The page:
Karl Jackson focused on really listening to the needs of others and making yourself a resource for those who can help you get where you want to go:

“It’s being able to understand where the gaps are and provide solutions, right? So if you’re always able to say, ‘Hey, here’s the problem, but I have this solution,’ you can start that conversation. And then people will come to you and say, ‘Well, they helped me sell X, or they brought this up. Maybe they have a solution for this.’ Now they see you as more of a thought leader or somebody in that space that can help with whatever problem that they’re having, whether that’s within a company or outside of it.”

Dani Craig stressed how important it is to remain open to possibilities and seize opportunities to better yourself.

“Don’t be afraid to fail. Don’t be afraid to take chances… Sometimes you really have to dig deep inside yourself to make something happen. And really, I think the more that I see the world today, there are literally no limits to what you can do… You literally could change your life and it just takes a little bit of hard work.”

How to Pick Your Path

As a professional with skills that are in demand for both traditional roles and independent projects, how do you decide which arrangement is better for you at any given moment?

Traditional employment may be the right fit if:

  • You are seeking a steady income and/or employer-provided benefits
  • You are looking to develop close professional relationships or receive mentorship and training opportunities
  • You want to work consistent, set hours year-round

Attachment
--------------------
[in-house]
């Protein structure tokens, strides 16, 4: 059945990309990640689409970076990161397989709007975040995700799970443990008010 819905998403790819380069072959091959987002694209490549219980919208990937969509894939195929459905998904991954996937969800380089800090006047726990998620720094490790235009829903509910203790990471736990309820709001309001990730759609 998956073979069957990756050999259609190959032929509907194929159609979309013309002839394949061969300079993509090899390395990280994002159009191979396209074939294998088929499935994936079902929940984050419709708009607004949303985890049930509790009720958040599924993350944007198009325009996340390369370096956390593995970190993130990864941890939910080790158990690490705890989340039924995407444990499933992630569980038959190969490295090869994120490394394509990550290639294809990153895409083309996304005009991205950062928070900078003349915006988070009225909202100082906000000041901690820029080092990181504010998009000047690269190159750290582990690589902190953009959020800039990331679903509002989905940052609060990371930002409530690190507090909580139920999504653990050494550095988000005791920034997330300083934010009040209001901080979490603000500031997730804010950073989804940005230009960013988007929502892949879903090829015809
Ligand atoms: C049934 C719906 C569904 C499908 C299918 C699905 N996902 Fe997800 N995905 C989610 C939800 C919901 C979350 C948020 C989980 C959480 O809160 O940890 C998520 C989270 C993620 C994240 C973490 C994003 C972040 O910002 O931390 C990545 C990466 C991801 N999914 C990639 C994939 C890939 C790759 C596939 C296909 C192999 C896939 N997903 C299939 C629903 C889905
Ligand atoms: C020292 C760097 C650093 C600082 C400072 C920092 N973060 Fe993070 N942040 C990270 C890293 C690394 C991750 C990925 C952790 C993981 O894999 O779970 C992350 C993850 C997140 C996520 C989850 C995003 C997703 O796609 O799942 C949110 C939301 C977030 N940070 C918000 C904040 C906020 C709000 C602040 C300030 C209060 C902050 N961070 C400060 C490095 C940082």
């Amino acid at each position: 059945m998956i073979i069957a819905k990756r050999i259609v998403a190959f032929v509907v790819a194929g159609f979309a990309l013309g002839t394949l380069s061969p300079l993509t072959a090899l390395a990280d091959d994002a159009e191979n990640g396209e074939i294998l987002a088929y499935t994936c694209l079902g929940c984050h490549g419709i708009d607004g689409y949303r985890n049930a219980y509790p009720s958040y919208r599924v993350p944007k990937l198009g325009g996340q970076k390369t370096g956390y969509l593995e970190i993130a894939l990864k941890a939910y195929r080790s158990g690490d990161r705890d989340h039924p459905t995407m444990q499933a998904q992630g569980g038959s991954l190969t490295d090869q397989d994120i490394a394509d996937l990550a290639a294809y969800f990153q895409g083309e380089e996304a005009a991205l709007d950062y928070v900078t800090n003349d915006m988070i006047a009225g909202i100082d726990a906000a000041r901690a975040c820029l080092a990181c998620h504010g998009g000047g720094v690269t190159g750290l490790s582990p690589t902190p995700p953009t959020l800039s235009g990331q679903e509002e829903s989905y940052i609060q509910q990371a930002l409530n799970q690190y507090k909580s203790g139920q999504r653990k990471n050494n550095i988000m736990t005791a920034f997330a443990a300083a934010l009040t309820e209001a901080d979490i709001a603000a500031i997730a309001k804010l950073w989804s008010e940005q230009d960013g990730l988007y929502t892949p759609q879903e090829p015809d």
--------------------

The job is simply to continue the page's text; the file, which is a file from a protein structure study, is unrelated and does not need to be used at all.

• You would rather leave tax withholding and management to the company
  • Your dream job or an exciting opportunity within your chosen field is available

On the other hand, you might consider independent, project-based work when:

  • You want to control your own professional destiny, choose who you work for, and pick your own projects
  • Your life circumstances either require more flexibility in when and where you work or, conversely, they afford you to option to seek that flexibility
  • You want to work for a variety of organizations on a range of interesting challenges
  • You care more about pursuing exciting opportunities than receiving a consistent income
  • You are seeking potentially greater compensation without regard for employer-provided benefits

Whichever route is right for you, EQ Community and BTG are here to help.


EQ Community and Business Talent Group are excited to announce a new collaboration to offer exciting project opportunities to EQ Community members and more diverse independent talent slates to leading companies. Together, EQ Community and Business Talent Group will champion a diverse and inclusive workforce resulting in greater innovation, creativity, profitability, competitive advantage, and career path fluidity.

Visit EQ Community for exciting opportunities from EQ Community and Business Talent Group.